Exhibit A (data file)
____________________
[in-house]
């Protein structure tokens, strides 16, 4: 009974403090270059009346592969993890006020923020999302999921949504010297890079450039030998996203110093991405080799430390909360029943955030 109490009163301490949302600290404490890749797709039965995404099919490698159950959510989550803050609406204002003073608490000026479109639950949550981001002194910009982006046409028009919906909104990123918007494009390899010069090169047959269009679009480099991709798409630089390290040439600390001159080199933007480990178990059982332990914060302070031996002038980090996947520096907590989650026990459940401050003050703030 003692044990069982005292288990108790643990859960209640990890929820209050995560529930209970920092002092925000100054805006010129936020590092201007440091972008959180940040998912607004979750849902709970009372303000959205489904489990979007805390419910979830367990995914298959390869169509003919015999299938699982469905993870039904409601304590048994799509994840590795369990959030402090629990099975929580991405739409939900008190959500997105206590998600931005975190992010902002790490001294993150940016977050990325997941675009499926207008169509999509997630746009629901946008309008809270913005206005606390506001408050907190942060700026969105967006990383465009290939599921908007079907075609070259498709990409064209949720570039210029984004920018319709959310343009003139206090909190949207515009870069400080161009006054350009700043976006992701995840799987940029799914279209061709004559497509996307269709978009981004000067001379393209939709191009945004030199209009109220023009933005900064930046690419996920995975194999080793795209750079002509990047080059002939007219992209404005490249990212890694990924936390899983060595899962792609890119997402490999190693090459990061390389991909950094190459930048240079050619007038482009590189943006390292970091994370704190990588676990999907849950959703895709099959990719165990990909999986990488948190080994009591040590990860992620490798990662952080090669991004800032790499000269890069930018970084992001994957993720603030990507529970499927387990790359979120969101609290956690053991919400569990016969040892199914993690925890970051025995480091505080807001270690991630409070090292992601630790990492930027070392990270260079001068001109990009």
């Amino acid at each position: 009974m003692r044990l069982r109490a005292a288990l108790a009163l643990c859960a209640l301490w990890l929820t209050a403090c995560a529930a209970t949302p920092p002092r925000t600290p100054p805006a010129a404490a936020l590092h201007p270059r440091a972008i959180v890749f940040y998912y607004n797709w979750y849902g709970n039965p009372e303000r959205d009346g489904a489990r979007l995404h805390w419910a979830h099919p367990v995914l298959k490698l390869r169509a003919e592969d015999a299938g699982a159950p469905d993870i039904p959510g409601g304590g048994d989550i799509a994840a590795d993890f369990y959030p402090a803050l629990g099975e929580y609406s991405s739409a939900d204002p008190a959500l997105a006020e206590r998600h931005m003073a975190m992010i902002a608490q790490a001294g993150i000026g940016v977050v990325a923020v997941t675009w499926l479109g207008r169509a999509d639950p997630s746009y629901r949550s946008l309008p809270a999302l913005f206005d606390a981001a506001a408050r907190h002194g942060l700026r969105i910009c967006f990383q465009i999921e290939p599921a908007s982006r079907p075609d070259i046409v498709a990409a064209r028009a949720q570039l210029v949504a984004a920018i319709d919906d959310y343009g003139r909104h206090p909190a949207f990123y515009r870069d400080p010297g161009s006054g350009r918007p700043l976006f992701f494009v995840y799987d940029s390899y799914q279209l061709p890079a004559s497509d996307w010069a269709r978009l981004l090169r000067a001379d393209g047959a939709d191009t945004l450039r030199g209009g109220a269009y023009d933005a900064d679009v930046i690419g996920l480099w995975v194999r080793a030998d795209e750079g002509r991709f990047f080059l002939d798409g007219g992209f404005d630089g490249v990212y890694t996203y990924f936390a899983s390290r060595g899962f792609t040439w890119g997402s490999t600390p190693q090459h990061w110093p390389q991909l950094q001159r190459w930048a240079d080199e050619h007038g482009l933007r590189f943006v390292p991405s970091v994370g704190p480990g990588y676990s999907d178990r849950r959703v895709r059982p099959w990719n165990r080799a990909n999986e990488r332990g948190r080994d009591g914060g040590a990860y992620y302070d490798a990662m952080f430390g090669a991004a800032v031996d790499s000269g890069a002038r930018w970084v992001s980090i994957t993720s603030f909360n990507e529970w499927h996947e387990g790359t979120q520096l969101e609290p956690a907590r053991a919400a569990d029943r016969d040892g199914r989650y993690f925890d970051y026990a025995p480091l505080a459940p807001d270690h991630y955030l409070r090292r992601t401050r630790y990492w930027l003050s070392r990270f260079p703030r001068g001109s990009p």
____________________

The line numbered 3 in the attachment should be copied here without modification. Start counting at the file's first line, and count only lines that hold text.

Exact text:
């Amino acid at each position: 009974m003692r044990l069982r109490a005292a288990l108790a009163l643990c859960a209640l301490w990890l929820t209050a403090c995560a529930a209970t949302p920092p002092r925000t600290p100054p805006a010129a404490a936020l590092h201007p270059r440091a972008i959180v890749f940040y998912y607004n797709w979750y849902g709970n039965p009372e303000r959205d009346g489904a489990r979007l995404h805390w419910a979830h099919p367990v995914l298959k490698l390869r169509a003919e592969d015999a299938g699982a159950p469905d993870i039904p959510g409601g304590g048994d989550i799509a994840a590795d993890f369990y959030p402090a803050l629990g099975e929580y609406s991405s739409a939900d204002p008190a959500l997105a006020e206590r998600h931005m003073a975190m992010i902002a608490q790490a001294g993150i000026g940016v977050v990325a923020v997941t675009w499926l479109g207008r169509a999509d639950p997630s746009y629901r949550s946008l309008p809270a999302l913005f206005d606390a981001a506001a408050r907190h002194g942060l700026r969105i910009c967006f990383q465009i999921e290939p599921a908007s982006r079907p075609d070259i046409v498709a990409a064209r028009a949720q570039l210029v949504a984004a920018i319709d919906d959310y343009g003139r909104h206090p909190a949207f990123y515009r870069d400080p010297g161009s006054g350009r918007p700043l976006f992701f494009v995840y799987d940029s390899y799914q279209l061709p890079a004559s497509d996307w010069a269709r978009l981004l090169r000067a001379d393209g047959a939709d191009t945004l450039r030199g209009g109220a269009y023009d933005a900064d679009v930046i690419g996920l480099w995975v194999r080793a030998d795209e750079g002509r991709f990047f080059l002939d798409g007219g992209f404005d630089g490249v990212y890694t996203y990924f936390a899983s390290r060595g899962f792609t040439w890119g997402s490999t600390p190693q090459h990061w110093p390389q991909l950094q001159r190459w930048a240079d080199e050619h007038g482009l933007r590189f943006v390292p991405s970091v994370g704190p480990g990588y676990s999907d178990r849950r959703v895709r059982p099959w990719n165990r080799a990909n999986e990488r332990g948190r080994d009591g914060g040590a990860y992620y302070d490798a990662m952080f430390g090669a991004a800032v031996d790499s000269g890069a002038r930018w970084v992001s980090i994957t993720s603030f909360n990507e529970w499927h996947e387990g790359t979120q520096l969101e609290p956690a907590r053991a919400a569990d029943r016969d040892g199914r989650y993690f925890d970051y026990a025995p480091l505080a459940p807001d270690h991630y955030l409070r090292r992601t401050r630790y990492w930027l003050s070392r990270f260079p703030r001068g001109s990009p």